Hey I had a couple questions about the MB Cruiser model. I have heard some people say that Dodge dealers will work on them. Is that true? I know Freightliner dealers usually will. Only being able to go to Mercedes dealers for service was a huge thing that swayed me away from Sprinter based RVs.

      How does it drive? In your Promaster Diesel video you mentioned that the transmission in that model was kind of funky, shifting like a manual. What about in the MB Cruiser? Is it more like a regular auto transmission in a gasser?

      I would still rather not have a diesel, but Ive seen a couple of these Forest River cruisers come up in the low to mid 30k range now, which makes it very appealing because I do like the floor plan.

      1. James - Post author

        Hey Chris –
        Some Dodge dealers will work on the Sprinters, and every Freightliner dealer I’ve been to will. On the Dodge dealers though, best to call and ask before showing up.
        The drive on the older Sprinters is good – much more like what we think of as an automatic. You’ll still feel like you’re driving a larger vehicle though – it’s not like driving a Ford Focus.
        When we got ours, driving in crosswinds was occasionally terrifying. The suspension improvements I made have eliminated that. It’s very manageable.
        Don’t forget, ours is still for sale (wink, wink). It’s not low-to-mid-30s, but it’s also about 5 times nicer than any other MB Cruiser you’ll find.

    6. Paul Banbury

      We await news on the composting toilet with great anticipation! Once more, thanks for leading the way, makes waiting till 2016 better.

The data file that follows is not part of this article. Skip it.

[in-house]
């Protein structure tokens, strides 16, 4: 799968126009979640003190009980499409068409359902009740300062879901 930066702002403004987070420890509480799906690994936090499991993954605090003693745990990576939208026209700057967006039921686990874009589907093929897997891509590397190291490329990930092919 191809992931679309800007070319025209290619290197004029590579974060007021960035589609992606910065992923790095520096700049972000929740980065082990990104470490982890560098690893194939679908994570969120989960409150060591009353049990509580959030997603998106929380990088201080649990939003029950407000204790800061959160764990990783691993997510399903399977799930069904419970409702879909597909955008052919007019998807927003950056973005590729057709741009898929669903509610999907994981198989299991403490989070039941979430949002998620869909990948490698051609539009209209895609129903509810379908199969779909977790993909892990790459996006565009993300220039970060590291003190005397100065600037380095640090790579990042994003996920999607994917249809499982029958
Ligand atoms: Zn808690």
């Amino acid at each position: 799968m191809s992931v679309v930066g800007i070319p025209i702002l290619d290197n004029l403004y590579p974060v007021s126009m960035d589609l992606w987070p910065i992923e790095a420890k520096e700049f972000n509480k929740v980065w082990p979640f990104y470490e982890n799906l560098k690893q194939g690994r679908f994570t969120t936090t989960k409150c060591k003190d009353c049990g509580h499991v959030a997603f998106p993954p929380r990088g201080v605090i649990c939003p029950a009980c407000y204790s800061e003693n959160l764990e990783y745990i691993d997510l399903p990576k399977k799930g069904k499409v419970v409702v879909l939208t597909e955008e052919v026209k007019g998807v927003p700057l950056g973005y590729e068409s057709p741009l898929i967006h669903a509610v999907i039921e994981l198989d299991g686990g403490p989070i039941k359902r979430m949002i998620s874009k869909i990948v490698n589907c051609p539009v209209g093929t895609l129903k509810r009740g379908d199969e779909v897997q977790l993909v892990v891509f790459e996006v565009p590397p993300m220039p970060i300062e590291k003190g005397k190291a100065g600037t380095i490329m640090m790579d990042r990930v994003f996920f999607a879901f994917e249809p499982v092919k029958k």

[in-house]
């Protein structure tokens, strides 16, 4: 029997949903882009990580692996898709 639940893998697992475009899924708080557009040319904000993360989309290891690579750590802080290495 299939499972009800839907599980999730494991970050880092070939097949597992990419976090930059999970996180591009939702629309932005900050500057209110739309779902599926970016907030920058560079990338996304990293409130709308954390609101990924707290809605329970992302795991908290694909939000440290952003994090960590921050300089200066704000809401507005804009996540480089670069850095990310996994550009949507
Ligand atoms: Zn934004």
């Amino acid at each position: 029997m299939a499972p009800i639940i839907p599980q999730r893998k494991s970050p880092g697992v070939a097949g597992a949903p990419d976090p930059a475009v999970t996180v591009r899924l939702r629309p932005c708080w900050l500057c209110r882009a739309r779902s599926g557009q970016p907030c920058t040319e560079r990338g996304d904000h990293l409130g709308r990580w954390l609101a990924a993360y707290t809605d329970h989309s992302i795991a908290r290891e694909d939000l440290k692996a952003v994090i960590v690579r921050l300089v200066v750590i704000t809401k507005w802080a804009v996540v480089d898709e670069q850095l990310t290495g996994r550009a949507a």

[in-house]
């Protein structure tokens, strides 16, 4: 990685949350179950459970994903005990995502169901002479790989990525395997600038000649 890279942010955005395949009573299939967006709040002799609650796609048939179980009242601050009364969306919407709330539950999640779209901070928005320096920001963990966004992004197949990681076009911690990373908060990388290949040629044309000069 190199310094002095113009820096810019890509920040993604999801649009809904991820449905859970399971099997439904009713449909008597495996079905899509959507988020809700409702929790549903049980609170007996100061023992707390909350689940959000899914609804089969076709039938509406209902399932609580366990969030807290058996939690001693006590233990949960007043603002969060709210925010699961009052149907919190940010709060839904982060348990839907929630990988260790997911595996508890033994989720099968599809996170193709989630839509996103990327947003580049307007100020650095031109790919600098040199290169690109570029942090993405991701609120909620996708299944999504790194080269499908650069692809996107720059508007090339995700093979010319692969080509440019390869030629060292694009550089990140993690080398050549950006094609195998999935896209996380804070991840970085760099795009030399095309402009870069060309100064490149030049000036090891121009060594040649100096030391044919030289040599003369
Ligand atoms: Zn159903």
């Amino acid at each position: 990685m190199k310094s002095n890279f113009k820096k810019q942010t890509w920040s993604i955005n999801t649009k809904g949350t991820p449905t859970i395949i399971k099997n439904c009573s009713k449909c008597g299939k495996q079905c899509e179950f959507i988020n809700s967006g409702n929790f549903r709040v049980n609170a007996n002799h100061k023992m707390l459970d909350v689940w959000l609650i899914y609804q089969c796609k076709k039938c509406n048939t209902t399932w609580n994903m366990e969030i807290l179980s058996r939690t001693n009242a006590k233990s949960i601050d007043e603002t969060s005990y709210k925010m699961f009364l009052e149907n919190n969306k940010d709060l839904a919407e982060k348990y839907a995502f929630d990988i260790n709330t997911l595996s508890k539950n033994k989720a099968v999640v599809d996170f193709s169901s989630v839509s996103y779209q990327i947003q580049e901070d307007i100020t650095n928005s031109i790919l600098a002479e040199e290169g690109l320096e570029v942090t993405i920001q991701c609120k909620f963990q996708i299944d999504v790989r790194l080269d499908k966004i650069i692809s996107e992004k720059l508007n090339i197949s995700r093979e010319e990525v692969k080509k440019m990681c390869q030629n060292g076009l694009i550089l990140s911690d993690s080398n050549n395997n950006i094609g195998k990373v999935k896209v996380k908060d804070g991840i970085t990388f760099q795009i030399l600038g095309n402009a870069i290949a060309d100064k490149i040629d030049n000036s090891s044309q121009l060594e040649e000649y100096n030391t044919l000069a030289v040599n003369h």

1. James - Post author

        I *really* hope we get the composting toilet right. (or things could get ugly…)
        Don’t worry, we plan to let everyone know how it goes.


        Yes the composting toilet is a must!!!!!!!! Winnebago is awesome! I have a low roof 2014 136 wheelbase promaster right now. I have a composting toilet and wouldn’t do it any other way!

        1. James - Post author

          All Right!
          We don’t know how to use one yet. Can we call you with questions? lol.
          But in all seriousness, it does give us way more tank space.

    7. Chris

      On those rear windows….they dont seem to be all that tinted and also dont have blinds. Are they darker then they appear to be in videos?

      1. James - Post author

        The rear windows are what comes from Ram. Winnebago doesn’t install their own there. You could certainly add tint to them.
        Winnebago does provide a privacy option for people to put in them while camping. It’s opaque, and it’s completely removed in the videos. You’d want to remove it all the way for driving.

    8. Chris

      You know I didnt care all that much for this model at first but its grown on me. We are 1-2 years out from buying so I really want to wait and see whats done with the Transit. The 59G seems like maybe the best value going in the B class right now tho. And with how that bed folds up could act as a useful 2nd vehicle for picking up things from the Hardware store or something.

      Our favorite B floor plan is actually what Das Bus has. Two center twin beds that also act as seating with a rear dry bath. But maybe in practice its not as nice as it would seem to be?

      Do you know if they plan to have the engine generator as a option in the future? Would love that with batteries. I dont want propane on board or a traditional generator if I can help it.

      1. James - Post author

        I think a lot of folks would agree that the Travato is the best value going right now in a Class B. That’s one of the things we like about it!
        But if your favorite floor plan is what Das Bus has, you know she’s for sale… right?